Learn Your Chess Opening

Chess Openings
How to Learn the Opening Moves

by Ken Smith (Trainer to Bobby Fischer)

Overwhelmed by Chess Openings?

Beginners and novices should have simple, forcing chess openings. There are two things that overpower most chess players when learning their chess openings and defensive systems.

First, we find that chess opening books contain so much material that it seems you can never learn enough. To tackle this problem, first turn to the Index and/or Table of Contents of your chess opening book. Then play through the moves over and over, then over again until you learn what the variations are. You learn the variations before you tackle the analysis. If a Table of Contents does not give the moves you need, go to each chapter and just learn the main moves. After you have mastered the variations, play over only the main line moves in each chapter. Again, repetition is the key - again and again. After the main lines are retained in your mind, start to tackle the notes.

The easiest way to play over chess opening lines again and again is by using a ChessCentral e-book. There is NO board to set-up, NO lost positions, No more fumbling through the pages.

Second, most players want to learn a complete White Opening System or a complete Black Defensive System. There are probably two ways to look at this problem:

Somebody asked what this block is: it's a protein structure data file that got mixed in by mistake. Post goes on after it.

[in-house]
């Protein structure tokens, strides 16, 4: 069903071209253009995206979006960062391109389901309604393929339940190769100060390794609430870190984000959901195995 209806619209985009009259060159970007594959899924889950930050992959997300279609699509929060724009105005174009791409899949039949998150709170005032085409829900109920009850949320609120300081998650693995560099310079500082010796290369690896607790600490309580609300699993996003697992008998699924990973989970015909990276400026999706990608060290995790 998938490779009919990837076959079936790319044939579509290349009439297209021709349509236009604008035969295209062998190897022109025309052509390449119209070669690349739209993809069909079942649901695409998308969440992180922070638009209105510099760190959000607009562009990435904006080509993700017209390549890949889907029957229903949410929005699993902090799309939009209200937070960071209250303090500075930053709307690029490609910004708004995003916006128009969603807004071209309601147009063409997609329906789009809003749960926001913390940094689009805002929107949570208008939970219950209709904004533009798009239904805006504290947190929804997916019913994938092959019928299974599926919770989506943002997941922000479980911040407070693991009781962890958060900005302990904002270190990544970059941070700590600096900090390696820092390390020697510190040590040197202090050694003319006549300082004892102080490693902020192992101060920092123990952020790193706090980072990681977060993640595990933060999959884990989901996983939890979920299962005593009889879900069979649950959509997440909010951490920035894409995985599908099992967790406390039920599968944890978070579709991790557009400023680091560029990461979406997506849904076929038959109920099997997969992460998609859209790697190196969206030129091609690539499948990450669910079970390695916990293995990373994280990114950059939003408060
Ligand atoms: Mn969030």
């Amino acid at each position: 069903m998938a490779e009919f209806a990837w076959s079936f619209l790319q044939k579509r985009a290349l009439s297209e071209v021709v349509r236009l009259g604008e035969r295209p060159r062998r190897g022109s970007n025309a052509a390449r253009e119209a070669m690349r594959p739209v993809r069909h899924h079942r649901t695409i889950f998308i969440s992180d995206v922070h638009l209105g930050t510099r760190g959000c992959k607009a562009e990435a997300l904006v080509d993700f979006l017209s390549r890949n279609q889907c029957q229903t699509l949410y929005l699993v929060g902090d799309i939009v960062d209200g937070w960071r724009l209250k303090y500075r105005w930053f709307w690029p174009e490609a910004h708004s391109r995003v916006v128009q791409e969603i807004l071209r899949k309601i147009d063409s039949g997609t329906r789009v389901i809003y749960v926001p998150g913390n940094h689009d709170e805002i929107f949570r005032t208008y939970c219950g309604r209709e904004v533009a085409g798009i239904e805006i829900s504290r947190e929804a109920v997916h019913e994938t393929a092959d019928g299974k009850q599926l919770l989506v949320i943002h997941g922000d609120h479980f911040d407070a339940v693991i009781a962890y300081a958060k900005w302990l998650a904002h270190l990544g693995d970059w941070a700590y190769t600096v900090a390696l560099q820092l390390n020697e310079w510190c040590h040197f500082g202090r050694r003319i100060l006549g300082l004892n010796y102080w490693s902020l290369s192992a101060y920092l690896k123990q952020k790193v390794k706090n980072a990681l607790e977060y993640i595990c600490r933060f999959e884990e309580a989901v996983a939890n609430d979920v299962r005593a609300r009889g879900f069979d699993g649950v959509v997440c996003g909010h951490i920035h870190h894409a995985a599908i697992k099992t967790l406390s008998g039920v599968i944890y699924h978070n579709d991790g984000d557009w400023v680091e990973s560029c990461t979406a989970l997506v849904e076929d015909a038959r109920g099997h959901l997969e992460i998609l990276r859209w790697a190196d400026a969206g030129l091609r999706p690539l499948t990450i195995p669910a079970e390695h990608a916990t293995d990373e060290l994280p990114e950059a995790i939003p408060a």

(a) You don't start out with a complete chess system, and

(b) When you run into a chess opening variation you can't solve with a White advantage or Black equality, or can't learn how to play, you give up - and maybe give up on the complete chess opening or defense.

To solve (a) get a complete repertoire book for White, and one for Black. Turn to chess opening software in the ChessCentral catalog and pick one for each side. You are not going to like some of the variations suggested - that does not matter. Learn what you are given, then (and only then) change to something you like better. The secret is to learn a complete system - do you hear me? - a complete chess opening system. Then and only then may you slip in your changes.

To solve (b) be realistic. You are going to run into chess opening variations you don't like. You are going to have your chess opening or defense fall out of favor. Grandmasters have that problem all the time. They play a chess opening or defense until they fear their opponent is well prepared for that particular chess opening. Then they drop it until it is "hopefully" forgotten. But they usually go back to it since every major chess opening or defense is good. You do not have that problem. Pick one - I assure you it is good. Stay with it until you learn it. Don't let one or two problems in that variation stop you. Learn the best which that chess opening variation has to offer, and don't worry about a slight disadvantage as Black or equality when you are White. Research until you are completely confident.